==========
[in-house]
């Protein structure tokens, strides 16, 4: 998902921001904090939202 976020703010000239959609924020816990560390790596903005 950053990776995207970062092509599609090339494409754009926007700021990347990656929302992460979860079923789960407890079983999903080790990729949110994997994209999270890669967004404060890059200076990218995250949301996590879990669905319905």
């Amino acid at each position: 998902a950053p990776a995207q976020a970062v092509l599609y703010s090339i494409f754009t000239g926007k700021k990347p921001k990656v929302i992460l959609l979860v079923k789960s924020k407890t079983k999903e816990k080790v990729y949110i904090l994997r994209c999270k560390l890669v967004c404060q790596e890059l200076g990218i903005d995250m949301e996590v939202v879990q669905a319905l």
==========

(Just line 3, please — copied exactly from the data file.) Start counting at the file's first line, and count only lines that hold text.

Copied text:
């Amino acid at each position: 998902a950053p990776a995207q976020a970062v092509l599609y703010s090339i494409f754009t000239g926007k700021k990347p921001k990656v929302i992460l959609l979860v079923k789960s924020k407890t079983k999903e816990k080790v990729y949110i904090l994997r994209c999270k560390l890669v967004c404060q790596e890059l200076g990218i903005d995250m949301e996590v939202v879990q669905a319905l």